He’s got the whole world in his video

You could say the music video for London musician Connor Morand’s latest single, Everything Is Gold, is well travelled — especially since it was filmed in 20 countries around the world.

 

The story begins in 2012, when Morand took his first major step into a music career with an album titled Matter of Fiction.

 

That was followed last summer with five songs for a proposed EP, but those recordings were largely scrapped when the singer decided to take his music in a new direction.

 

One of those songs, however, Everything Is Gold, endured and was recently released as a single.

 

“It’s very vocal driven. Everything Is Gold is a relationship song,” Morand said with a caveat that it isn’t necessarily about a specific person, but rather “it’s just having that connection of feeling lost and lonely and then finding someone or something that makes life gold.”

 

The song is happy and upbeat, and it best fits into what he describes as alternative pop, as opposed to the “cut-and-dry pop song” currently heard on the radio.

 

With an overseas tour planned, the 23 year old said he came up with the ideal opportunity to create a video that shared his musical experiences.

 

Morand spent 147 days roaming the globe between September and February playing formal gigs in Wales, England, The Netherlands, Germany, Malaysia, Thailand, Vietnam, and Italy. However, he physically set foot in 20 countries, often busking or playing informal shows wherever the opportunity presented itself.

 

One of those concerts took place in one of the most unlikely places a young man from Canada could imagine.

 

Morand was visiting Morocco when he found himself spending a night in “a glorified blanket fort” right in the Sahara desert, joining a group of travellers around a fire under the stars.

 

“There was something so romantic about that, about playing music in a random place,” he said. “I played for 45 minutes, a good mix of stuff people knew and stuff they didn’t, that being my own music. So if you want to formalize it, I played the Sahara desert.”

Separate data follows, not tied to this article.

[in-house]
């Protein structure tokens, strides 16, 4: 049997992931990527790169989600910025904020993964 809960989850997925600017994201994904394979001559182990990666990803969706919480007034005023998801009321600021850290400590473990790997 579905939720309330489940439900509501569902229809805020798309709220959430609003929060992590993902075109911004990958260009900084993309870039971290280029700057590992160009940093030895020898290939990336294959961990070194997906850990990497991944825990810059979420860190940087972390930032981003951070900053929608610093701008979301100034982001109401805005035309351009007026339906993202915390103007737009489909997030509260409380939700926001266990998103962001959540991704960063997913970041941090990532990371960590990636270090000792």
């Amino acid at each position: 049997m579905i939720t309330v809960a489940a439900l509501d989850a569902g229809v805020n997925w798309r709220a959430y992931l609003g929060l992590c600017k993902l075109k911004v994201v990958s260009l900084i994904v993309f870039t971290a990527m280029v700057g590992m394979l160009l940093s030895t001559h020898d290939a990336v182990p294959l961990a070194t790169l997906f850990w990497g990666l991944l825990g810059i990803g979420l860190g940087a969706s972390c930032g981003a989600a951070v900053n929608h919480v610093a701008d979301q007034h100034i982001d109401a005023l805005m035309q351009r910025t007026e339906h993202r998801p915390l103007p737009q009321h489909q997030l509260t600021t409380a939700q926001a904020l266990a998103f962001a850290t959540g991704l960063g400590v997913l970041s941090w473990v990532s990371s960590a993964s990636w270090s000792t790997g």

When it came to shooting the video — which as the video says, features “Four continents. Sixty Locations,” — he filmed it on his Android phone.

 

Some of the scenes he shot himself, but while in Europe and a large part of Morocco, Israel and Jordan, a friend joined him and took over the camera.

 

But the biggest component of the project (the video contains 60 different shots) was the ordinary people who volunteered to be a part of it.

 

Morand’s pitch was a simple one. He would walk up to people, introduce himself, explain he was from Canada, and was shooting an around-the-world music video, then ask if they had 10 seconds to spare.

 

“People are generally good in this world. It wasn’t something I realized — I already knew it — but it was a big affirmation,” he said. “Honestly, 95 percent of people would say, ‘yeah, sure.’ It’s a nice feeling to know you’re creating something that is worth people’s time.”

 

Morand also had many experiences during his tour that were memorable for reasons outside of music.

 

He recalls the time a complete stranger invited him to a family funeral in Morocco, his experience floating in Israel’s famous Dead Sea, and then there was his excursion to North Korea.

 

During a guided tour of the border between North and South Korea, he visited a building with a ­particularly unique boardroom table inside.

 

“The great thing is that table is actually part of the border line. On the left side you have the south . . . on the right side, the north,” Morand said. “You are allowed on the north side for about five minutes. Not very long, but technically you can say you visited North Korea. It was a fascinating experience.”

 

(Sean Meyer, Our London)

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